They don’t realize that their own intention and level of communication skill (or lack of one or the other) shape reality. 

They haven’t yet experienced first-hand that these are skills (not personality traits which should always be left untouched) that can be developed into a super power.

At the end of the year I started a new project with a new client.  The Project Manager they put in place is one of the most negative people I have ever met.  Her immediate reaction was to try to stop the project. Her second was try to get out of the role.  When she couldn’t, she started doing everything she could to sabotage it.  She blamed me. In our meetings she was seething with unexpressed resentment.

I requested a phone call with her before the end of the year.  She “no-showed” for two of our scheduled calls before I finally got her on the phone, and when I did, she was openly condescending, stubbornly resistant.  It was clear where the conversation was headed. I had 60 minutes.

It was enough.  She completely turned around and became a true teammate.

Going into it I knew I had to take full responsibility for both sides of the conversation and for how it turned out. 

I knew I couldn’t leave it up to her, that I couldn’t complain, that I couldn’t get her off the team. 

I was surrounded by barriers. The only freedom I had was to use all my communication skills.

It took every skill I had, but most important was my viewpoint and my certainty that I could cause an extremely positive outcome, that I’m never at the mercy of anyone, especially not anyone negative.   Also my decision that my intention would not waver.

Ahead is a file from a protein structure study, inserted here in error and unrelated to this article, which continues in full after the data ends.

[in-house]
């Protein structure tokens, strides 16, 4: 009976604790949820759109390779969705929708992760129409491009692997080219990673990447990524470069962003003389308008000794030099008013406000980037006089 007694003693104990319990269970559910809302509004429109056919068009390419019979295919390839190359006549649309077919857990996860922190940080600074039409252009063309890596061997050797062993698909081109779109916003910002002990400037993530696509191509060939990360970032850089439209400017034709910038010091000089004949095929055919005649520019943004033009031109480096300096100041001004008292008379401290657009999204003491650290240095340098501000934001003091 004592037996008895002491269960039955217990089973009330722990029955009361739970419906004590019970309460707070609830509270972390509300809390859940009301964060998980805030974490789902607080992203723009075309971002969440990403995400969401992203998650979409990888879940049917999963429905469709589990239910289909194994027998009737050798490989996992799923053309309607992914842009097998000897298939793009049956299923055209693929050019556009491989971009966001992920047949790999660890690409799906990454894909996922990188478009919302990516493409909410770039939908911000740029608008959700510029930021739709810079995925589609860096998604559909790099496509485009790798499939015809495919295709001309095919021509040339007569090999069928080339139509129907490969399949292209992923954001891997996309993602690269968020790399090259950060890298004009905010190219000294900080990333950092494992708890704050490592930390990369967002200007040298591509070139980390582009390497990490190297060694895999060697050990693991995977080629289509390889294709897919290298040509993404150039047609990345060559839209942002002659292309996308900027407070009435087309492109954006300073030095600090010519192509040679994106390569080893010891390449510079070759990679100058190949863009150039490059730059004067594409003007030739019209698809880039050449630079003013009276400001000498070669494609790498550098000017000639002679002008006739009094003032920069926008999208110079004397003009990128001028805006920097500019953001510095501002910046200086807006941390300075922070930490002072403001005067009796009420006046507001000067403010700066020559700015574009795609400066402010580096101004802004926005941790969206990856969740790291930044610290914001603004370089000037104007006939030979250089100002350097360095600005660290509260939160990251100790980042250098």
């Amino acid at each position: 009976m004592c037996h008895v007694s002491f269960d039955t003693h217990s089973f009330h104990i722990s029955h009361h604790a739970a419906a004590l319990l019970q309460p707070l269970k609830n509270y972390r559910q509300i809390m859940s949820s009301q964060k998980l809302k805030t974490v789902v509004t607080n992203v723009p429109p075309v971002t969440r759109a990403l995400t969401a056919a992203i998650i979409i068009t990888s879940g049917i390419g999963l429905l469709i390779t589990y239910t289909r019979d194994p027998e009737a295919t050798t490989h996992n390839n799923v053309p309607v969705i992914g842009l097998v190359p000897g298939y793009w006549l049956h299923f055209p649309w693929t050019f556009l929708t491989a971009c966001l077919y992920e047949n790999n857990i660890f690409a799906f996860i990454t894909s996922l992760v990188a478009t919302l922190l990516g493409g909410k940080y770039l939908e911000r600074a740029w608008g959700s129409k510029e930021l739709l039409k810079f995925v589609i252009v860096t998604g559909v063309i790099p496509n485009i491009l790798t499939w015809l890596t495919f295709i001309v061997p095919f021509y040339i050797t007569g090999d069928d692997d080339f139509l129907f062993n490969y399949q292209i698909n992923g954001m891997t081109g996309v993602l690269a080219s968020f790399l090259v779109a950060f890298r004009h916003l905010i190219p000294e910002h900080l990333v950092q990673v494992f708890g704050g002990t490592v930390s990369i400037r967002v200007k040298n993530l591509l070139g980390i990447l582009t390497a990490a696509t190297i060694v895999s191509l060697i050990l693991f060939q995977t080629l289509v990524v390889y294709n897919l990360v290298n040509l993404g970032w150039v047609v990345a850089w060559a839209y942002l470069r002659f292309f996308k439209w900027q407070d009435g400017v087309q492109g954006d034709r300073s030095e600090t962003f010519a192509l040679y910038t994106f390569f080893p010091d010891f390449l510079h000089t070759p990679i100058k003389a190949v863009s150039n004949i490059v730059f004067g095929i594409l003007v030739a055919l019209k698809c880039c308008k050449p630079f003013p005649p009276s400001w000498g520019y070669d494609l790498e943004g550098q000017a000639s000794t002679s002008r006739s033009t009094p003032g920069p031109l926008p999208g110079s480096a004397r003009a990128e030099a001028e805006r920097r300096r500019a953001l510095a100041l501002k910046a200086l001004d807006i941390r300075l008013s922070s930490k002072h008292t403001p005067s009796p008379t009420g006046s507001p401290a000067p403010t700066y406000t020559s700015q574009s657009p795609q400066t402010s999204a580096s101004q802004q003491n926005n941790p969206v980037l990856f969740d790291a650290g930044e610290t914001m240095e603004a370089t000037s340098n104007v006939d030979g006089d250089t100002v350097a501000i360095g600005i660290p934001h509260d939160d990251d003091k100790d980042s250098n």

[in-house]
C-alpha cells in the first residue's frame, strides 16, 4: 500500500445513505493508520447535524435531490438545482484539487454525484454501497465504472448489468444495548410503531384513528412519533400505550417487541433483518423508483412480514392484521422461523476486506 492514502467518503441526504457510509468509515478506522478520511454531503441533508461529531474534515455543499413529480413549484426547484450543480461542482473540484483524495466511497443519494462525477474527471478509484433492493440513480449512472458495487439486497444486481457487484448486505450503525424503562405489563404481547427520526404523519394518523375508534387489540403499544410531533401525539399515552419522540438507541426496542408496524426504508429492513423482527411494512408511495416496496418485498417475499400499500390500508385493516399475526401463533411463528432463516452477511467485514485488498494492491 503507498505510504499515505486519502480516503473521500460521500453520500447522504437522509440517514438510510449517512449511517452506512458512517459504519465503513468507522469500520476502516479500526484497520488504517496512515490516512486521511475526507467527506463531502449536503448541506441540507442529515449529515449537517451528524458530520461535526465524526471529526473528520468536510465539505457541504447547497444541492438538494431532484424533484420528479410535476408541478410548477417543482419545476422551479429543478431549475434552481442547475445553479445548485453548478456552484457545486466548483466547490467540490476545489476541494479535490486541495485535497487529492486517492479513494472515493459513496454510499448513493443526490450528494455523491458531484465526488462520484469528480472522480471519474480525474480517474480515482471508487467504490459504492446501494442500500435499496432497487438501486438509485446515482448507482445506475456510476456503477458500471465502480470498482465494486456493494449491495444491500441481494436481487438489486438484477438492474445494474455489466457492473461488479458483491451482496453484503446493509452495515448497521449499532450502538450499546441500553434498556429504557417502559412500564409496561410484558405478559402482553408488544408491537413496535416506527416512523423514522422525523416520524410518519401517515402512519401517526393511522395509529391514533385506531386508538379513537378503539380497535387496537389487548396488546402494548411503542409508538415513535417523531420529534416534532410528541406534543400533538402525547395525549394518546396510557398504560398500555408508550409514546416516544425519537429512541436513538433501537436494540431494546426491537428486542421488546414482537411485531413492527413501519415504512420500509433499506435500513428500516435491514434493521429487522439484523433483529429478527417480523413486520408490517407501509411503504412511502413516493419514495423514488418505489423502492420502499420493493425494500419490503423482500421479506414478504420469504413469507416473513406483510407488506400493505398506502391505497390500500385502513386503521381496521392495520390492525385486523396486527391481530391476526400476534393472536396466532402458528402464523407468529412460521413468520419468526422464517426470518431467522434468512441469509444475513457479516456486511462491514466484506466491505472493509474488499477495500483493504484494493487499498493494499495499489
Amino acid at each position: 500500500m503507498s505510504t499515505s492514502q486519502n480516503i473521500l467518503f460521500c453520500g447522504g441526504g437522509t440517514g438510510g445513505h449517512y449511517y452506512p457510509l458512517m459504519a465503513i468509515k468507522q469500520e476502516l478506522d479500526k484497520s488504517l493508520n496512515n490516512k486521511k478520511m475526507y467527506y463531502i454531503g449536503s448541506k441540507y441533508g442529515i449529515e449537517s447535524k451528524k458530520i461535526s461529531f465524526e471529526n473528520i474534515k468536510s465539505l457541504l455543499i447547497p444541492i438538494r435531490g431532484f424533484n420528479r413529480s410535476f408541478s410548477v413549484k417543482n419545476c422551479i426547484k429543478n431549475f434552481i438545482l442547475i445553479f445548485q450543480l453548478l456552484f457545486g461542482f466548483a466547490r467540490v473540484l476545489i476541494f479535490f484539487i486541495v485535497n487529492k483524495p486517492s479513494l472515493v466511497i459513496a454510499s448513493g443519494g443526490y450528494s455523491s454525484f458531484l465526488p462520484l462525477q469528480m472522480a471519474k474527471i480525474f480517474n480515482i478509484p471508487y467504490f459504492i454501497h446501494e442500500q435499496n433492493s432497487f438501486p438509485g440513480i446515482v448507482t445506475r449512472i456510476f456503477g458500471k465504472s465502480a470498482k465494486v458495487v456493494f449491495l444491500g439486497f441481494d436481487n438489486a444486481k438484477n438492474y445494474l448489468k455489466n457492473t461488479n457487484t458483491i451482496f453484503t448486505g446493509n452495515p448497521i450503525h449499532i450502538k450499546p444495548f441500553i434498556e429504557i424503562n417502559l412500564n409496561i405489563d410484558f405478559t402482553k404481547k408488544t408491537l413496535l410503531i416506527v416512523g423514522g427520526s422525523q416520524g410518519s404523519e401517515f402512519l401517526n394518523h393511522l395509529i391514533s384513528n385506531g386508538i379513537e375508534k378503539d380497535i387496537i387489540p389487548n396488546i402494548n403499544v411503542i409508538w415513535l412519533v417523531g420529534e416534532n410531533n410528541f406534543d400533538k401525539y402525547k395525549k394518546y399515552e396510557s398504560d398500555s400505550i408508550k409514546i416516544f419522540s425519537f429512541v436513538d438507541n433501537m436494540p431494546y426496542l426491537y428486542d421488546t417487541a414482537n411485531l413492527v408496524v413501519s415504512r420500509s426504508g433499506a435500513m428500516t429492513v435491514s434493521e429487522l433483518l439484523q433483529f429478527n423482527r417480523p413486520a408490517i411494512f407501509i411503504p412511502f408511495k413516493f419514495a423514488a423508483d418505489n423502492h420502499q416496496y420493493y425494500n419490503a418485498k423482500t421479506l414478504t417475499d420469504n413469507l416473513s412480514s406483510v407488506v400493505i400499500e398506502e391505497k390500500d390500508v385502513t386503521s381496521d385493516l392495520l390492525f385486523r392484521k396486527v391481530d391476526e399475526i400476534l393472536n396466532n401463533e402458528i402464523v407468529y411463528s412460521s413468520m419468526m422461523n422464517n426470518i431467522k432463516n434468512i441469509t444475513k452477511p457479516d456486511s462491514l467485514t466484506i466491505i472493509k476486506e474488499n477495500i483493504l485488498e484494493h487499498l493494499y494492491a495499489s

With that foundation, I used all my communication skills and created a very different outcome than where it was forcefully headed.  

She is now eager to work with me, eager to see the project succeed, eager to help, eager to do whatever it takes. She knows it’s going to take a lot from her because it’s a large organizational project.  She’s all in. Completely different than where we started.

Was it easy?  No.  

Did I enjoy it?  Most definitely not at the beginning.  

Did I want to do it?  I would’ve gladly chosen not to if I’d had a choice.  

Am I glad I did?  Most definitely yes.  

The next five months are going to look completely different as a result.  Not just for me, not just for our team, but for the whole organization. 

The positive effects of this project will last for years for the organization, for a lifetime for the individuals involved.

That was one of my last client calls before I started a wonderful week celebrating the winter holiday and it ended on a total high. 

Now it’s the new year. Stepping away from the comfort and warmth of my family back into the harsh realities of the rest of the world is a bit like diving into ice water.  I’m going to spend this week easing into it gradually, but by next week it will be full bore again.

Possibly you can relate, possibly you feel what I’m talking about in your own life as you make your entrance into this new year.